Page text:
In a series of tweets, the president addressed an unusual controversy stemming from a speech Thursday that New York Fed President John Williams delivered.Marketsread more
Four members of the House Armed Services Committee, including ranking member Mac Thornberry, R-T.X., said moving forward with the contract was critical to U.S. national...Technologyread more
Companies aren't waiting for the U.S.-China trade war to be resolved, says the head of the world's biggest money manager.Investingread more
Walmart is making further organizational changes to further integrate its store and digital operations and leadership, according to a memo obtained by CNBC that was sent by...Retailread more
George Nader helped arrange a January 2017 meeting in the Seychelles between Erik Prince and the head of Russia's sovereign wealth fund, who reported directly to Vladimir...Politicsread more
"I'm not hearing people blame the Fed as much as they're blaming tariffs," says CNBC's Jim Cramer.US Economyread more
Earlier, Williams said in a speech that "it's better to take preventative measures than to wait for disaster to unfold."The Fedread more
Gold has been on fire this year and some investors think it is poised to do something it has only done twice since World War II.Marketsread more
The University of Michigan's preliminary print on its consumer sentiment index ticked up to 98.4, from 98.2 in June. Economists polled by Refinitiv expected the preliminary...Economyread more
The mega-cap tech stocks that have led much of the record-long bull run have started to lose steam, but investors are still giving them the benefit of the doubt.Marketsread more
Houston, we have liftoff. Fifty years ago, man landed on the moon and McDonald's and a handful of other stocks took off into the stratosphere. Two of them have more fuel in...Trading Nationread more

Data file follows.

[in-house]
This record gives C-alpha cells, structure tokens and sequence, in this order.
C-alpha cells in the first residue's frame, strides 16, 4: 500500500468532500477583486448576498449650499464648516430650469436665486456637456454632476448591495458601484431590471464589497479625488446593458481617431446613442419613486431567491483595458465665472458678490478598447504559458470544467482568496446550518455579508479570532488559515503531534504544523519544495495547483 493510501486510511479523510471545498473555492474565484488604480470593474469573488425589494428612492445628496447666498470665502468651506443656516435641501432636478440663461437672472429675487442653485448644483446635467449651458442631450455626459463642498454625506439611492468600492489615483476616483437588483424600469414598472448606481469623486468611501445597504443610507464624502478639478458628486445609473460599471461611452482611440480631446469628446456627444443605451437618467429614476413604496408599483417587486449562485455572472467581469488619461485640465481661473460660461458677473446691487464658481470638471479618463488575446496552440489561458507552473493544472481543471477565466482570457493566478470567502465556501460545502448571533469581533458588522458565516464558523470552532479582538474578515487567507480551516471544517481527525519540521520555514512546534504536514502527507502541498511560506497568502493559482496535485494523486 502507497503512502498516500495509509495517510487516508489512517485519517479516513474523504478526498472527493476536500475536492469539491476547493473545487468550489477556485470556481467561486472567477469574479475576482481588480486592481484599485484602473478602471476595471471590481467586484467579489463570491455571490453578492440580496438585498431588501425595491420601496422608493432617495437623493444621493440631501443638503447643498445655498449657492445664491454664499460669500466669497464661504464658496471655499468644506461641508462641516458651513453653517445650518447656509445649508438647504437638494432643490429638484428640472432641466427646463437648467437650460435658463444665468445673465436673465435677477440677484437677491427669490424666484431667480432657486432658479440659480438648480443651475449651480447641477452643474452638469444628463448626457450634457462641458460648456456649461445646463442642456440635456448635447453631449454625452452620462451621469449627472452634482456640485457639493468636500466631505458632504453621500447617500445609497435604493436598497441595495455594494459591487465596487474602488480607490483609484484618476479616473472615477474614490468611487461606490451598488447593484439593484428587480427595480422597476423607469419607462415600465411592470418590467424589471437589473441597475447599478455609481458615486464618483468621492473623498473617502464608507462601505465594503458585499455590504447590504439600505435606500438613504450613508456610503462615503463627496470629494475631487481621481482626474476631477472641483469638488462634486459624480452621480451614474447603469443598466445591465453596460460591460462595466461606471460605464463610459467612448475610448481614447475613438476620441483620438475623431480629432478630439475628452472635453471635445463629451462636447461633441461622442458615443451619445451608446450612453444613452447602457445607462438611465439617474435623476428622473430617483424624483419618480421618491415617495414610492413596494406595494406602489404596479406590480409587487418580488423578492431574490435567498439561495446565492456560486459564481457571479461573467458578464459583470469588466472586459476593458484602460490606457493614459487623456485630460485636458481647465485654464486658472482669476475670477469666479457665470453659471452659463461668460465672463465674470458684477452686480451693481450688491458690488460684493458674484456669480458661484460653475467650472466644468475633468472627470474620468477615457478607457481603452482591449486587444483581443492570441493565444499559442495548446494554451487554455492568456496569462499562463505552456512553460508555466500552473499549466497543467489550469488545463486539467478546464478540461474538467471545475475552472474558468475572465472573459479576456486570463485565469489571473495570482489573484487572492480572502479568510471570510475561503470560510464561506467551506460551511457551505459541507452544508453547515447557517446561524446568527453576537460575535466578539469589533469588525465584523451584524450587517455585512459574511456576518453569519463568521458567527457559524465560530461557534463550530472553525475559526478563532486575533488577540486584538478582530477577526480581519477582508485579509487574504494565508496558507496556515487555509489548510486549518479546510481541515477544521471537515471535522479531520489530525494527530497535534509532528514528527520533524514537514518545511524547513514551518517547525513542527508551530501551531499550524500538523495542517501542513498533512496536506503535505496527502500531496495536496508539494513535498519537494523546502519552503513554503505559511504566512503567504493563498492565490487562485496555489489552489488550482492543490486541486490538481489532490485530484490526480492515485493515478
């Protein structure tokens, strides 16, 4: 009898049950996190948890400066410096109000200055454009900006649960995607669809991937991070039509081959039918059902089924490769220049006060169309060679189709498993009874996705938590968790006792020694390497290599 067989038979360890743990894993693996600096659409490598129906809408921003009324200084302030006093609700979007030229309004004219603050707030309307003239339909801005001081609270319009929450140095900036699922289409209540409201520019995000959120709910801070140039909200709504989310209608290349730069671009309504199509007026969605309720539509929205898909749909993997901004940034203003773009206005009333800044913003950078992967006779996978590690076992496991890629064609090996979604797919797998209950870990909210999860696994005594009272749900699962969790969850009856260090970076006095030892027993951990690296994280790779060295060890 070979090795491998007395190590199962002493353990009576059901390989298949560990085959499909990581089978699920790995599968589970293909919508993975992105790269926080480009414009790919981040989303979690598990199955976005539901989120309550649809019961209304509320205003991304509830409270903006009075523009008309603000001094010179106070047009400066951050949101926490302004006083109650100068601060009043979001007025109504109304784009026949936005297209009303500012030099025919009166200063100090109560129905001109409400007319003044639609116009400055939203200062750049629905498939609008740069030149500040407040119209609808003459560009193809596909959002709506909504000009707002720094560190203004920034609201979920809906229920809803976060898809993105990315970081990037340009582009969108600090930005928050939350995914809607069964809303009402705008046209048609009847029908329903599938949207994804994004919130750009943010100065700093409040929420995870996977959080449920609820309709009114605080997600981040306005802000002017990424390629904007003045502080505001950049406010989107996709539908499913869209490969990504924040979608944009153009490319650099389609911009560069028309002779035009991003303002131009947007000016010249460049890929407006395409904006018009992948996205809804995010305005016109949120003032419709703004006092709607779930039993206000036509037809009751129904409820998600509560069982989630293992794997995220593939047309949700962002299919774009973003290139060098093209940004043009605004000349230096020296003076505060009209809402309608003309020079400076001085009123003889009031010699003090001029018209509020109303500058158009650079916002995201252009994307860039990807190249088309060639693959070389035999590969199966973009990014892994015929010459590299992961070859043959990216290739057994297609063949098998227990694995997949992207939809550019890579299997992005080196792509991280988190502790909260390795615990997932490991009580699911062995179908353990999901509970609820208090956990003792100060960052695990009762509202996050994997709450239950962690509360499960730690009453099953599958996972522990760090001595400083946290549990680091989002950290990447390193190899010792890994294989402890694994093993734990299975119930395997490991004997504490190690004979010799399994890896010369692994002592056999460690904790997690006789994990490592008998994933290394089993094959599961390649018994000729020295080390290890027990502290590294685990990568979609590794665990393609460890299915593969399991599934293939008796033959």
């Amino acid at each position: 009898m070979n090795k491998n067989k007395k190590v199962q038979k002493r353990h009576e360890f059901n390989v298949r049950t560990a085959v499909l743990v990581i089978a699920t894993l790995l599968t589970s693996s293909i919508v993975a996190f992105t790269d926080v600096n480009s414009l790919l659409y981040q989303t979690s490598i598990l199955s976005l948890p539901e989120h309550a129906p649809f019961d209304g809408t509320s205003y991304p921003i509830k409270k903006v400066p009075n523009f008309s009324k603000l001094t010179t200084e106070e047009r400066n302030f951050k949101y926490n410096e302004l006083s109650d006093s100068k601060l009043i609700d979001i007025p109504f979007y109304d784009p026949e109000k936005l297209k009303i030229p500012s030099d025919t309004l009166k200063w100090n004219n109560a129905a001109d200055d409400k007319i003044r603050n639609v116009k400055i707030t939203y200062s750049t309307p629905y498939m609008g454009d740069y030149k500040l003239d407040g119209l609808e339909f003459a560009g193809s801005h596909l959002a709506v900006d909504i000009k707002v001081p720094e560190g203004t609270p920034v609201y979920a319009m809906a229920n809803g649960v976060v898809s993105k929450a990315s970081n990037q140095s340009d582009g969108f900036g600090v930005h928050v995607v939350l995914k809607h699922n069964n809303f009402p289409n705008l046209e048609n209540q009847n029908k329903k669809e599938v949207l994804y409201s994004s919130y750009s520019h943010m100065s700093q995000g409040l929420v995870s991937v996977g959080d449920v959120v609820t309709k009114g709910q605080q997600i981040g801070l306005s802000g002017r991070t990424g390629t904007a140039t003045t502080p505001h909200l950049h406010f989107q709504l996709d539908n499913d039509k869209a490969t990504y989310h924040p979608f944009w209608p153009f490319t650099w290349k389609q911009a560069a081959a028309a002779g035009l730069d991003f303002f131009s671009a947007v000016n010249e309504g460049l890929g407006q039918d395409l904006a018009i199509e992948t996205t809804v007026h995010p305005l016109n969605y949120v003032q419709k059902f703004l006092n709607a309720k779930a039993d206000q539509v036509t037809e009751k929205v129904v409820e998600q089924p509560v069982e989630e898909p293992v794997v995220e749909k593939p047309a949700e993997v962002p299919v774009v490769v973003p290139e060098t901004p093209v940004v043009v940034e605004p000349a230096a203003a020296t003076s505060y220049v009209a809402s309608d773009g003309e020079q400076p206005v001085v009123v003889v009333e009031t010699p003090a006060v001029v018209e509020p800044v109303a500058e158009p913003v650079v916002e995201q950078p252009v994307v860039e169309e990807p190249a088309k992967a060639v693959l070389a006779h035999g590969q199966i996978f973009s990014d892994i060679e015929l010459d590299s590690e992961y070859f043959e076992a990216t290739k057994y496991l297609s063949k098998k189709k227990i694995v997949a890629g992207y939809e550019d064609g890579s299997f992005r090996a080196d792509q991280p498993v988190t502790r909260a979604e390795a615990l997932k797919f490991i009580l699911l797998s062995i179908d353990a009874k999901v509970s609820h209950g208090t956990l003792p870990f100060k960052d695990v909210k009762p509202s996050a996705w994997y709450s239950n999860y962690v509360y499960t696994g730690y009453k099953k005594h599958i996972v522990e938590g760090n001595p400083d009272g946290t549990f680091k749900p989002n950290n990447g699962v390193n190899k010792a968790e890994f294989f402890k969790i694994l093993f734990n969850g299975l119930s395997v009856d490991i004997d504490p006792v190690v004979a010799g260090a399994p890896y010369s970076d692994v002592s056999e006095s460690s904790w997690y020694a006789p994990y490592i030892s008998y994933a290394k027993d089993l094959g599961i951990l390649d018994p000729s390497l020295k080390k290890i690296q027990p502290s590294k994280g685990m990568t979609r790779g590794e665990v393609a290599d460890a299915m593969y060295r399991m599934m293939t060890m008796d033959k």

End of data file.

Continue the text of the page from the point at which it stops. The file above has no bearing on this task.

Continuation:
Do you think "Garden of fashion" whenever you hear about London's super-stylish Shoreditch or does the Scottish Highland Games remind you of a "strong-man skirt party"? …Yes? Well you're not alone, as one community has now been given the opportunity to rename some of the U.K.'s most iconic treasures.
To coincide with the Chinese New Year, VisitBritain, a national tourism agency has released a list of 101 alternative Mandarin names for popular British attractions and customs.
The new names aren't direct translations, but reflections of what they represent to the Chinese community, VisitBritain says. For instance, Knightsbridge - known for Harrods and luxury shopping – has been named "A place filled with things to attract Yuppies and fashionable ladies". The Shard has been called the "London Cone."
VisitBritain has started its £1.6m ($2.45m) "GREAT names for GREAT Britain" campaign in the hopes of attracting more Chinese tourists. Every year, Chinese tourists contribute £500 million to the U.K.'s tourism sector; however VisitBritain's aim is to double it, by 2020, according to the report.
"Our ambition is to get the whole of China talking about Britain. This campaign will not only increase awareness of the experiences that Britain has to offer but help encourage these valued Chinese guests to explore our nations and regions" said Sally Balcombe, chief executive at VisitBritain in a statement announcing the campaign.
Since the campaign's launch 10 weeks ago, more than 2 million individuals have been drawn in by the campaign's official website, which asks Chinese individuals to give a Mandarin nickname for a popular UK landmark.
Consequently, 13,000 suggestions have been put forward, and voted for by the Chinese community. The top votes went to the likes of "made of sheep's stomach and smells good" for that Scottish delicacy 'haggis' and 'custom-made for Rich People Street' for Savile Row, London.
Jian Fei Cun's 'Healthy-lung village' for Welsh town Llanfairpwllgwyngyllgogerychwyrndrobwllllantysiliogogogoch came out top, with a record number of 15,177 votes.
"Overseas visitors are coming to Britain in record numbers and spending more money than ever before. But we are working hard to encourage more visitors from key markets such as China to come and experience the best of Britain," said Helen Grant, the U.K. minister for sport and tourism in the statement.
Are there more quirky names to come? The campaign suggests that it will release all of its new Chinese expressions in March.
VisitBritain's Chinese variations for U.K. landmarks, things, people: